12122017Tue
Last updateTue, 12 Dec 2017 10am

News

Covington bike/pedestrian project slows traffic, mail deliveries

LACI
Megan V. Winslow / Los Altos Town Crier
Cyclists, above, make use of the new Covington Road bike lanes Thursday morning. Workers, below, smooth concrete for the lane on July 6. The project along Covington involved replacement of sidewalks, curbs and gutters.

The city of Los Altos met its target date for completing the Covington Road bicycle/pedestrian improvement project, wrapping up major construction last week.

“As is the case for most projects, we anticipate there will be some punch-list items which will be taken care of in early August,” said Susanna Chan, the city’s director of public works.

The project, along Covington between Miramonte Avenue and Eastwood Place, involved replacement of sidewalks, curbs and gutters.

New signage and striping and Americans with Disabilities Act-compliant ramps were also part of the $387,462 project, awarded to contractor Wattis Construction Co. of San Jose. The Los Altos City Council approved the contract in April.

The project resulted from a 2010 Blach Neighborhood Traffic Study. It’s meant to increase “mobility and safety” for students traveling to and from Blach Intermediate School, according to a city staff report. Improvements include a sidewalk gap closure on the south side of Covington, bike lanes on both sides of the street and 10-foot-wide lanes.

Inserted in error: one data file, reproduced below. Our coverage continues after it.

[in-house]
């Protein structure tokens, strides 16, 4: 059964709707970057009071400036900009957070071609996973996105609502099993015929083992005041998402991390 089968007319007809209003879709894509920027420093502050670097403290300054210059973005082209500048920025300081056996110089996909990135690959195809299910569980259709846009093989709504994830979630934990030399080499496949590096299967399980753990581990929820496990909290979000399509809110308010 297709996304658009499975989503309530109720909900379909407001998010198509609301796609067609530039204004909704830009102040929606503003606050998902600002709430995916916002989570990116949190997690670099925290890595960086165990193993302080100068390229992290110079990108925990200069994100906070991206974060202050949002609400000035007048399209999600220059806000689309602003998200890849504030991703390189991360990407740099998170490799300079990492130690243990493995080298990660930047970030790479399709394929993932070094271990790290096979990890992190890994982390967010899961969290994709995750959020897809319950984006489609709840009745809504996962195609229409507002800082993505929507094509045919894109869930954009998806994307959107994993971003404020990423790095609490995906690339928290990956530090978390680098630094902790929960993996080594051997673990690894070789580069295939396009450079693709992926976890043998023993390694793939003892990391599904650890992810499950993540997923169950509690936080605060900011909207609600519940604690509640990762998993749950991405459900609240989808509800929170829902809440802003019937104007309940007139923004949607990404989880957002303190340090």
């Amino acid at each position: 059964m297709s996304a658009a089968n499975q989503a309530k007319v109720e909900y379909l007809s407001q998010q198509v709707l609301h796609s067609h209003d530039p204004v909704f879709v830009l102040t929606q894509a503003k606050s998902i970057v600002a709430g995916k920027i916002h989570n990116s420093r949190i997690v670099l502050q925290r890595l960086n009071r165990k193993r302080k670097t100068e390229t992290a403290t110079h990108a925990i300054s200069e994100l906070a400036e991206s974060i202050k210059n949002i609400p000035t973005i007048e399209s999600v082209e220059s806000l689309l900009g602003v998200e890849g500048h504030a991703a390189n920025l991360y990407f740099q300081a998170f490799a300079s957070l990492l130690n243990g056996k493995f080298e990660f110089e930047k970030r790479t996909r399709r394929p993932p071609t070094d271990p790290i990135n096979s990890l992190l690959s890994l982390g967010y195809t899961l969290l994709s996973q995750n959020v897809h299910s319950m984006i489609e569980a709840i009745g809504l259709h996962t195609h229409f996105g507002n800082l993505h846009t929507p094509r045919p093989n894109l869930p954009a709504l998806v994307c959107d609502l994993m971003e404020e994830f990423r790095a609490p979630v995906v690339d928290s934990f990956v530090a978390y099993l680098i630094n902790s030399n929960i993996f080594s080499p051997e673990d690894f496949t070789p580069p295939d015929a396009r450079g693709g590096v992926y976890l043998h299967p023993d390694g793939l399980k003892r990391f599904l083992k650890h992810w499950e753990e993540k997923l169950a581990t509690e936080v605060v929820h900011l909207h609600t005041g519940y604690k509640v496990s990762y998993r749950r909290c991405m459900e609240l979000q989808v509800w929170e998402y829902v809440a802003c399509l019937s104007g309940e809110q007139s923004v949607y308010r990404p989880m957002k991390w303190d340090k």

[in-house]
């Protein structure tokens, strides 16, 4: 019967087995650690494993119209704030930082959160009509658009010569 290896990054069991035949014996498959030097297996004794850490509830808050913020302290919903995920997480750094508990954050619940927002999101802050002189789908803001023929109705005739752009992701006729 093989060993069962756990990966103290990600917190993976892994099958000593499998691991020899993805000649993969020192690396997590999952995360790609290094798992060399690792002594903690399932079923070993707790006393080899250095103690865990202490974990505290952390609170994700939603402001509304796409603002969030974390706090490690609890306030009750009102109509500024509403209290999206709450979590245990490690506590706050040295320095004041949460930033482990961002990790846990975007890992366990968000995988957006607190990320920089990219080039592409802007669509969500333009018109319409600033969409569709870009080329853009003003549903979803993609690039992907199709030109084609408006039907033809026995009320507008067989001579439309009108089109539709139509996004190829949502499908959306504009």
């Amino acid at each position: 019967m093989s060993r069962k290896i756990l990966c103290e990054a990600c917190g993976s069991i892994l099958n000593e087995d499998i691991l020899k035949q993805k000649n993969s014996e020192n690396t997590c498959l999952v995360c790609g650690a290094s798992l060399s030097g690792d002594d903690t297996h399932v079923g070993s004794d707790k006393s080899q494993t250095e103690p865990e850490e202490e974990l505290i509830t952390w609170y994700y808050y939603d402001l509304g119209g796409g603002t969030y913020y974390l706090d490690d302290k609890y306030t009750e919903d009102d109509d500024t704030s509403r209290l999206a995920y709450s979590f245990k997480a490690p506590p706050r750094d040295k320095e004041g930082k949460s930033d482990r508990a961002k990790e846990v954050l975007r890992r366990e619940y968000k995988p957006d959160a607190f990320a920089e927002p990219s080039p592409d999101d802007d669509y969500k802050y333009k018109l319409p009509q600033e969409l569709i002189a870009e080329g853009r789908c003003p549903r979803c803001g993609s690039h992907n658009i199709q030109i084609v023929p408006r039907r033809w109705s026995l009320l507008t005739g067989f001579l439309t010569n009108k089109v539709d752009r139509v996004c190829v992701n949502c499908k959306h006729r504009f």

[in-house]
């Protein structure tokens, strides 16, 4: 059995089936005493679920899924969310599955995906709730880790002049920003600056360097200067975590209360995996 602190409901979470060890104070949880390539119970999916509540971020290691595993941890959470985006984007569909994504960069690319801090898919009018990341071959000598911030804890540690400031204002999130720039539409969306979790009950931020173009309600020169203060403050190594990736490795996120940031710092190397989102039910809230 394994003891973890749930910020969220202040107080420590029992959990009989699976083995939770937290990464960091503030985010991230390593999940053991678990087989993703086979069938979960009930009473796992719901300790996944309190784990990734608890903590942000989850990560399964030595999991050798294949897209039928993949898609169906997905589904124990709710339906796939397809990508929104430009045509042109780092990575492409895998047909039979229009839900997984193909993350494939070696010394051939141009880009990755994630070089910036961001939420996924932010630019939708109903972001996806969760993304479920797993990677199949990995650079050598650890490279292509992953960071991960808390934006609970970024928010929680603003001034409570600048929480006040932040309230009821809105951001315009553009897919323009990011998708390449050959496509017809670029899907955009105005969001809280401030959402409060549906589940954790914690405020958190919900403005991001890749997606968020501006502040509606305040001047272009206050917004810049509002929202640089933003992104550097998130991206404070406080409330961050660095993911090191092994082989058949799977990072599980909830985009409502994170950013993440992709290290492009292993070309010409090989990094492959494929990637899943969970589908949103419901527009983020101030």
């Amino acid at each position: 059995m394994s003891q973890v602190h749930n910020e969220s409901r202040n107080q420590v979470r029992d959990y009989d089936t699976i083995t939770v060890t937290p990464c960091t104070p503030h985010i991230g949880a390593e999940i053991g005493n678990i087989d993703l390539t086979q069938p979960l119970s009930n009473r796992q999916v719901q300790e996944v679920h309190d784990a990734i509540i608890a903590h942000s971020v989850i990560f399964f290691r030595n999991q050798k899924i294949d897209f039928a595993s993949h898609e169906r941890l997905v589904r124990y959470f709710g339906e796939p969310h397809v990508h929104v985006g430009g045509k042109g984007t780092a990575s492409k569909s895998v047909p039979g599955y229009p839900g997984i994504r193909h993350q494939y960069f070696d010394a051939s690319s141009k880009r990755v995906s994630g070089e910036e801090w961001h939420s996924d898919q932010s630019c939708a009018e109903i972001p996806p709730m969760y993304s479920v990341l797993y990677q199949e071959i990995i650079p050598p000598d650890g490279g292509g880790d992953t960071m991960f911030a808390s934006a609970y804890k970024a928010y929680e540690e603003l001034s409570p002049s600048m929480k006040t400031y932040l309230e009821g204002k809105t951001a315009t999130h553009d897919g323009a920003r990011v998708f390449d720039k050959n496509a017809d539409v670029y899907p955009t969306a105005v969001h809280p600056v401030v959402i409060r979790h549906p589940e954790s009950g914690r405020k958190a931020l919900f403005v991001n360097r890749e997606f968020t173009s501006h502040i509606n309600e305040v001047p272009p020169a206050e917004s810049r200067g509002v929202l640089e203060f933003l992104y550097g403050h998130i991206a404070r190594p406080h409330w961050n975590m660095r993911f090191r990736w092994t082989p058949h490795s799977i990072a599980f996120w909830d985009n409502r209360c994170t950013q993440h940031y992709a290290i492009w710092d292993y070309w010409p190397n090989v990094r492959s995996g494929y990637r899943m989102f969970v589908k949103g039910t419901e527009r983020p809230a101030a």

Work impacted six residences in front of where the construction took place. Although the city sent residents notification letters, the work obstructed regular delivery of mail and, in one case, garbage/recycling totes from being rolled to the curb.

Resident Roger Skinner said the work interrupted his garbage and mail service.

“I had to go to the post office to get the mail,” he said.

“As far as we know, only one resident missed the garbage service one time as a result of the project,” Chan said. “We have not received any other complaints about garbage services. Mail delivery is a little bit more complicated.”

Chan said that in the past, for similar projects, mail carriers would deliver mail on foot if they were unable to access the mailbox from their trucks, or contractors would take the letters and packages from them and drop them in the mailbox.

“It appears that this practice is no longer allowed,” she said. “Mail carriers will not get out of their trucks, and they cannot give the mail to the contractor either. Affected residents have had to go to the post office to pick up their mail during construction.”

After the sidewalk and driveway work was completed two weeks ago, residents began receiving mail again.

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